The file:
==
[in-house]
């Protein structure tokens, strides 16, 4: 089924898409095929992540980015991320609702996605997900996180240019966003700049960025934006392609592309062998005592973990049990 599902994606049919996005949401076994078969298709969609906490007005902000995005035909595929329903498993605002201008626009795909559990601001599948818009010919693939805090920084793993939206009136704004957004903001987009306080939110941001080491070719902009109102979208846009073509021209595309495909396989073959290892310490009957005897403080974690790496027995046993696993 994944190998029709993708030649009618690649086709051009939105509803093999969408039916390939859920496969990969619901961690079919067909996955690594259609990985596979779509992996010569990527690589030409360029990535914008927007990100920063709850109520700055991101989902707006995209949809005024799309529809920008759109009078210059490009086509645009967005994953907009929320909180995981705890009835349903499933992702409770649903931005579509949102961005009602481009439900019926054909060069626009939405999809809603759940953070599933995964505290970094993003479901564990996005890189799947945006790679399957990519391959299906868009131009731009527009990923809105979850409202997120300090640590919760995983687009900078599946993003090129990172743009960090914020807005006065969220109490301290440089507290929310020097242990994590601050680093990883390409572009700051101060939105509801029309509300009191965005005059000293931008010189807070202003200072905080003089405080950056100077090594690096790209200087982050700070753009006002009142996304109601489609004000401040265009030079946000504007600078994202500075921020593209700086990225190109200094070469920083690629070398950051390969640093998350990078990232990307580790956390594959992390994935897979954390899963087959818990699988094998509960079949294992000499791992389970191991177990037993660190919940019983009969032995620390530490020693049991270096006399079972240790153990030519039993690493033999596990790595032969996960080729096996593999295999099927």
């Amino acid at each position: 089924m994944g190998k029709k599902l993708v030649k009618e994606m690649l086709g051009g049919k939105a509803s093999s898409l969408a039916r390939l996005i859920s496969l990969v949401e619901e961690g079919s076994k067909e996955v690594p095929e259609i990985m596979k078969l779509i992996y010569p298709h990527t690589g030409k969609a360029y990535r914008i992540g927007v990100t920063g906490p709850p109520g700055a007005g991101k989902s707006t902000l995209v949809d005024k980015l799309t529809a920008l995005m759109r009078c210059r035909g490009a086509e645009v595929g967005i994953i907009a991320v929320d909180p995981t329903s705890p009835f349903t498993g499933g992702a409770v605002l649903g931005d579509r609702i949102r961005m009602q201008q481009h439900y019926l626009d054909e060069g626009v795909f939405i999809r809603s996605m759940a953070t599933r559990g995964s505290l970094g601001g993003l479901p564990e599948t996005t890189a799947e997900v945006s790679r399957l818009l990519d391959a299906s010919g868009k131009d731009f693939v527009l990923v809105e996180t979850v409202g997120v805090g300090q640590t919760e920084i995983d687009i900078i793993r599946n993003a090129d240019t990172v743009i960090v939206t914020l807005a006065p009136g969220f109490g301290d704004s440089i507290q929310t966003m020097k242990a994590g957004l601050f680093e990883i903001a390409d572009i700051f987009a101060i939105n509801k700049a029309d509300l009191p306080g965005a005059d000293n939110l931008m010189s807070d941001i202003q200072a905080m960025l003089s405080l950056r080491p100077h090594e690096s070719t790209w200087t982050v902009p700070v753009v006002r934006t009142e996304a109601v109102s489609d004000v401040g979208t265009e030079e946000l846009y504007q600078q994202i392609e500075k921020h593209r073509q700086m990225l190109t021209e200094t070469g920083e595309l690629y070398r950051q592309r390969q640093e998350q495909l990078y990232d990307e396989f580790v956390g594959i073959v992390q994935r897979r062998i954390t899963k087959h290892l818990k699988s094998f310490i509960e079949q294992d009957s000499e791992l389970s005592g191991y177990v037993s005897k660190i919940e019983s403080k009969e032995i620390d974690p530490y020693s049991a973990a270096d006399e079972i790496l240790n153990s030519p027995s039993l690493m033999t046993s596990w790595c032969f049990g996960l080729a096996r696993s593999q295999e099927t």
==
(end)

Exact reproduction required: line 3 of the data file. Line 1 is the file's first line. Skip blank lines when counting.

């Amino acid at each position: 089924m994944g190998k029709k599902l993708v030649k009618e994606m690649l086709g051009g049919k939105a509803s093999s898409l969408a039916r390939l996005i859920s496969l990969v949401e619901e961690g079919s076994k067909e996955v690594p095929e259609i990985m596979k078969l779509i992996y010569p298709h990527t690589g030409k969609a360029y990535r914008i992540g927007v990100t920063g906490p709850p109520g700055a007005g991101k989902s707006t902000l995209v949809d005024k980015l799309t529809a920008l995005m759109r009078c210059r035909g490009a086509e645009v595929g967005i994953i907009a991320v929320d909180p995981t329903s705890p009835f349903t498993g499933g992702a409770v605002l649903g931005d579509r609702i949102r961005m009602q201008q481009h439900y019926l626009d054909e060069g626009v795909f939405i999809r809603s996605m759940a953070t599933r559990g995964s505290l970094g601001g993003l479901p564990e599948t996005t890189a799947e997900v945006s790679r399957l818009l990519d391959a299906s010919g868009k131009d731009f693939v527009l990923v809105e996180t979850v409202g997120v805090g300090q640590t919760e920084i995983d687009i900078i793993r599946n993003a090129d240019t990172v743009i960090v939206t914020l807005a006065p009136g969220f109490g301290d704004s440089i507290q929310t966003m020097k242990a994590g957004l601050f680093e990883i903001a390409d572009i700051f987009a101060i939105n509801k700049a029309d509300l009191p306080g965005a005059d000293n939110l931008m010189s807070d941001i202003q200072a905080m960025l003089s405080l950056r080491p100077h090594e690096s070719t790209w200087t982050v902009p700070v753009v006002r934006t009142e996304a109601v109102s489609d004000v401040g979208t265009e030079e946000l846009y504007q600078q994202i392609e500075k921020h593209r073509q700086m990225l190109t021209e200094t070469g920083e595309l690629y070398r950051q592309r390969q640093e998350q495909l990078y990232d990307e396989f580790v956390g594959i073959v992390q994935r897979r062998i954390t899963k087959h290892l818990k699988s094998f310490i509960e079949q294992d009957s000499e791992l389970s005592g191991y177990v037993s005897k660190i919940e019983s403080k009969e032995i620390d974690p530490y020693s049991a973990a270096d006399e079972i790496l240790n153990s030519p027995s039993l690493m033999t046993s596990w790595c032969f049990g996960l080729a096996r696993s593999q295999e099927t």